Concepts aside, actions in the real world all too often reinforce the maxim of Thucydides that "The strong do as they can, while the weak suffer what they must" —which is not only indisputably unjust, but at the present stage of human civilisation, a literal threat to the survival of the species.
In his highly praised reflections on just war, Michael Walzer describes the invasion of Afghanistan as "a triumph of just war theory," standing alongside Kosovo as a "just war." Unfortunately, in these two cases, as throughout, his arguments rely crucially on premises like "seems to me entirely justified," or "I believe" or "no doubt."
Facts are ignored, even the most obvious ones. Consider Afghanistan. As the bombing began in October 2001, President Bush warned Afghans that it would continue until they handed over people that the US suspected of terrorism.
The word "suspected" is important. Eight months later, FBI head Robert S. Mueller III told editors at The Washington Post that after what must have been the most intense manhunt in history, "We think the masterminds of (the Sept. 11 attacks) were in Afghanistan, high in the al-Qaida leadership. Plotters and others —the principals —came together in Germany and perhaps elsewhere."
What was still unclear in June 2002 could not have been known definitively the preceding October, though few doubted at once that it was true. Nor did I, for what it’s worth, but surmise and evidence are two different things. At least it seems fair to say that the circumstances raise a question about whether bombing Afghans was a transparent example of "just war."
Walzer’s arguments are directed to unnamed targets —for example, campus opponents who are "pacifists." He adds that their "pacifism" is a "bad argument," because he thinks violence is sometimes legitimate. We may well agree that violence is sometimes legitimate (I do), but "I think" is hardly an overwhelming argument in the real-world cases that he discusses.
By "just war," counterterrorism or some other rationale, the US exempts itself from the fundamental principles of world order that it played the primary role in formulating and enacting.
After World War II, a new regime of international law was instituted. Its provisions on laws of war are codified in the UN Charter, the Geneva Conventions and the Nuremberg principles, adopted by the General Assembly. The Charter bars the threat or use of force unless authorized by the Security Council or, under Article 51, in self-defense against armed attack until the Security Council acts.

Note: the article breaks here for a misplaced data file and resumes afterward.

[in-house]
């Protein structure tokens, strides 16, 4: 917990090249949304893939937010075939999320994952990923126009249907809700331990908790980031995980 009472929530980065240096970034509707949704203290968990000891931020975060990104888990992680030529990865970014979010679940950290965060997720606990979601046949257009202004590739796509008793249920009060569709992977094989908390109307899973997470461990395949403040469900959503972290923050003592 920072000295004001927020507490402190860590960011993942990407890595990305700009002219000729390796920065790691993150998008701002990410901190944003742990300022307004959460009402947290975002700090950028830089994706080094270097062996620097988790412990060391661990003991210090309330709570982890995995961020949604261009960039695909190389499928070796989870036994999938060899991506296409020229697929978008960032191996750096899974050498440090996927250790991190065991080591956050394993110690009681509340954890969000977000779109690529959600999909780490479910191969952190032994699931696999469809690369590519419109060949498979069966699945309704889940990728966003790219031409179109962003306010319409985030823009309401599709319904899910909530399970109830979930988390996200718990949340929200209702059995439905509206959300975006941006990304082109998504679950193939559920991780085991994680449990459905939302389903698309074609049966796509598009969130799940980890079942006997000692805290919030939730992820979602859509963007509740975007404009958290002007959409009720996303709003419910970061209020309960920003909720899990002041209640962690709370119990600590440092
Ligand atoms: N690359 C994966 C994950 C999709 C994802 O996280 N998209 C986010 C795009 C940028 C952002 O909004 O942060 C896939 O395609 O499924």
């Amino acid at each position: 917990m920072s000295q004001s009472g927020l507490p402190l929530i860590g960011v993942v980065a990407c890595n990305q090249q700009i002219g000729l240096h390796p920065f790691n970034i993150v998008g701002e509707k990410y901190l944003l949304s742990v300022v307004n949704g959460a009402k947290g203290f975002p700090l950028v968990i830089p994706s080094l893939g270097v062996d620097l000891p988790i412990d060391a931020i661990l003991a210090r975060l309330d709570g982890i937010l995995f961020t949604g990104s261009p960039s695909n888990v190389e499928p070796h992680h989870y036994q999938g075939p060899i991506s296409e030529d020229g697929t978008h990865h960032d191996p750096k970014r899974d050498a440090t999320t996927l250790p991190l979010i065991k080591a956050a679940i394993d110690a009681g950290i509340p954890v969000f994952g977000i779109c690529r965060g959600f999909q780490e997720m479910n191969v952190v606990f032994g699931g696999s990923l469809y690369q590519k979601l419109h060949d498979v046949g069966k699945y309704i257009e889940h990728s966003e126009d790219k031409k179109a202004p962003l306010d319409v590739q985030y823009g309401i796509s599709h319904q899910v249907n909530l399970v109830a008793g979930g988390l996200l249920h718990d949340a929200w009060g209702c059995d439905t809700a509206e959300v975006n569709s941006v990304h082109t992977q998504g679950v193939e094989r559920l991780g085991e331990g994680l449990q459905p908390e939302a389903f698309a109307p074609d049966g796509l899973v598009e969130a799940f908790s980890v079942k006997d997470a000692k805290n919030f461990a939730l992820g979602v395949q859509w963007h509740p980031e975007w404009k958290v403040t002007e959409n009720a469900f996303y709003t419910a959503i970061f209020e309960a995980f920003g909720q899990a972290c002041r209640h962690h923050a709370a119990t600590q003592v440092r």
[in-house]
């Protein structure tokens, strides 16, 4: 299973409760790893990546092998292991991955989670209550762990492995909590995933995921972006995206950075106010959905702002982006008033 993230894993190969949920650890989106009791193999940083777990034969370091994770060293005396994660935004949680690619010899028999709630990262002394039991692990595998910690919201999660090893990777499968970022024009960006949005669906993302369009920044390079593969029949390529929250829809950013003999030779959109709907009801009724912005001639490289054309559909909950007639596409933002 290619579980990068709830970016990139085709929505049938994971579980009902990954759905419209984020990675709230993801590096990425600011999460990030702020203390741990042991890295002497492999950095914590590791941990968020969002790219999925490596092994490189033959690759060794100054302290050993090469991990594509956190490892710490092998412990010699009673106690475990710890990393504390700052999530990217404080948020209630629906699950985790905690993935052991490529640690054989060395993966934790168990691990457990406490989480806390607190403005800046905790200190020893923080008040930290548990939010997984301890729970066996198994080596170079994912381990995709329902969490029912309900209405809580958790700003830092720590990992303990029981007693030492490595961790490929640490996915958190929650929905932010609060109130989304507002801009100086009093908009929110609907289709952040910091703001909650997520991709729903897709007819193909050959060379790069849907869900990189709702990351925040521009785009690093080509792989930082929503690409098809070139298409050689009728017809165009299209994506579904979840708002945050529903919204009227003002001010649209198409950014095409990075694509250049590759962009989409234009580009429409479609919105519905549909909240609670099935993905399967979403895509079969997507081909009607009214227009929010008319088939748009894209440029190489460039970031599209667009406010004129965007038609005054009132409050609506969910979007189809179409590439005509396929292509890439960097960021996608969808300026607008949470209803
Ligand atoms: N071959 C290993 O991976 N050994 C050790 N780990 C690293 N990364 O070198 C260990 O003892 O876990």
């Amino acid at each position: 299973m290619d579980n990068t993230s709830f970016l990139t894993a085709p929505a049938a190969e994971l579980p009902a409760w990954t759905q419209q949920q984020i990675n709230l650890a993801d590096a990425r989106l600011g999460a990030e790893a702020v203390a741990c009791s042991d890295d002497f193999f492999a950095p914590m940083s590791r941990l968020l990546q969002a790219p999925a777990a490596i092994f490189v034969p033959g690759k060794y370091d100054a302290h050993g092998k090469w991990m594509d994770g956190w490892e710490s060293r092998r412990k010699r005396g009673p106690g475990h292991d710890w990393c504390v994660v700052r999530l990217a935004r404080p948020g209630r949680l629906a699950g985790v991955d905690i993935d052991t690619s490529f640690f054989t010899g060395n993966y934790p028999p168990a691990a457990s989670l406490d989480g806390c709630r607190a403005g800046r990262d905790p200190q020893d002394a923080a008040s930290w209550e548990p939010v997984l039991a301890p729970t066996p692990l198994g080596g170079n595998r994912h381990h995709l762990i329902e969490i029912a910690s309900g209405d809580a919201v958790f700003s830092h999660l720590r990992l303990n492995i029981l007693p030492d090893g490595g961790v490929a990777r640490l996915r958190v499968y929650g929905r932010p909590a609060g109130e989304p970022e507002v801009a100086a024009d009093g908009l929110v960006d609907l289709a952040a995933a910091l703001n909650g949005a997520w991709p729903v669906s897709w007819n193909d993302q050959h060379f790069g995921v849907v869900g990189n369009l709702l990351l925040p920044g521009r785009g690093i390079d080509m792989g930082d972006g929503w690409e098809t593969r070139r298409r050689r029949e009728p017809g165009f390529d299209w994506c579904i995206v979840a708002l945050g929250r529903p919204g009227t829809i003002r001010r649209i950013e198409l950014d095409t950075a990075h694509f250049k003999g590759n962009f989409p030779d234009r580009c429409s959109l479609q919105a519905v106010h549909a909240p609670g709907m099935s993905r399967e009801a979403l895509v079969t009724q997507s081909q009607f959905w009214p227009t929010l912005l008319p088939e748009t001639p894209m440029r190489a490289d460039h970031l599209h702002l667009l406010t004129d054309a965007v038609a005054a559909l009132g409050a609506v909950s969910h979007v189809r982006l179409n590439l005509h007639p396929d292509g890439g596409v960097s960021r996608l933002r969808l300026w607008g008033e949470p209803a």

In 2004, a high level UN panel, including, among others, former National Security Adviser Brent Scowcroft, concluded that "Article 51 needs neither extension nor restriction of its long-understood scope ... In a world full of perceived potential threats, the risk to the global order and the norm of nonintervention on which it continues to be based is simply too great for the legality of unilateral preventive action, as distinct from collectively endorsed action, to be accepted. Allowing one to so act is to allow all."
The National Security Strategy of September 2002, just largely reiterated in March, grants the US the right to carry out what it calls "pre-emptive war," which means not pre-emptive, but "preventive war." That’s the right to commit aggression, plain and simple.
In the wording of the Nuremberg Tribunal, aggression is "the supreme international crime differing only from other war crimes in that it contains within itself the accumulated evil of the whole" —all the evil in the tortured land of Iraq that flowed from the US-UK invasion, for example.
The concept of aggression was defined clearly enough by US Supreme Court Justice Robert Jackson, who was chief prosecutor for the United States at Nuremberg. The concept was restated in an authoritative General Assembly resolution. An "aggressor," Jackson proposed to the tribunal, is a state that is the first to commit such actions as "invasion of its armed forces, with or without a declaration of war, of the territory of another State."
That applies to the invasion of Iraq. Also relevant are Justice Jackson’s eloquent words at Nuremberg: "If certain acts of violation of treaties are crimes, they are crimes whether the United States does them or whether Germany does them, and we are not prepared to lay down a rule of criminal conduct against others which we would not be willing to have invoked against us." And elsewhere: "We must never forget that the record on which we judge these defendants is the record on which history will judge us tomorrow. To pass these defendants a poisoned chalice is to put it to our own lips as well."
For the political leadership, the threat of adherence to these principles —and to the rule of law in general —is serious indeed. Or it would be, if anyone dared to defy "the single ruthless superpower whose leadership intends to shape the world according to its own forceful world view," as Reuven Pedatzur wrote in Haaretz last May.
Let me state a couple of simple truths. The first is that actions are evaluated in terms of the range of likely consequences. A second is the principle of universality; we apply to ourselves the same standards we apply to others, if not more stringent ones.
Apart from being the merest truisms, these principles are also the foundation of just war theory, at least any version of it that deserves to be taken seriously.
Noam Chomsky, the eminent intellectual and author, most recently, of Failed States: The Abuse of Power and the Assault on Democracy, is a professor of linguistics and philosophy at the Massachusetts Institute of Technology in Cambridge, Mass.
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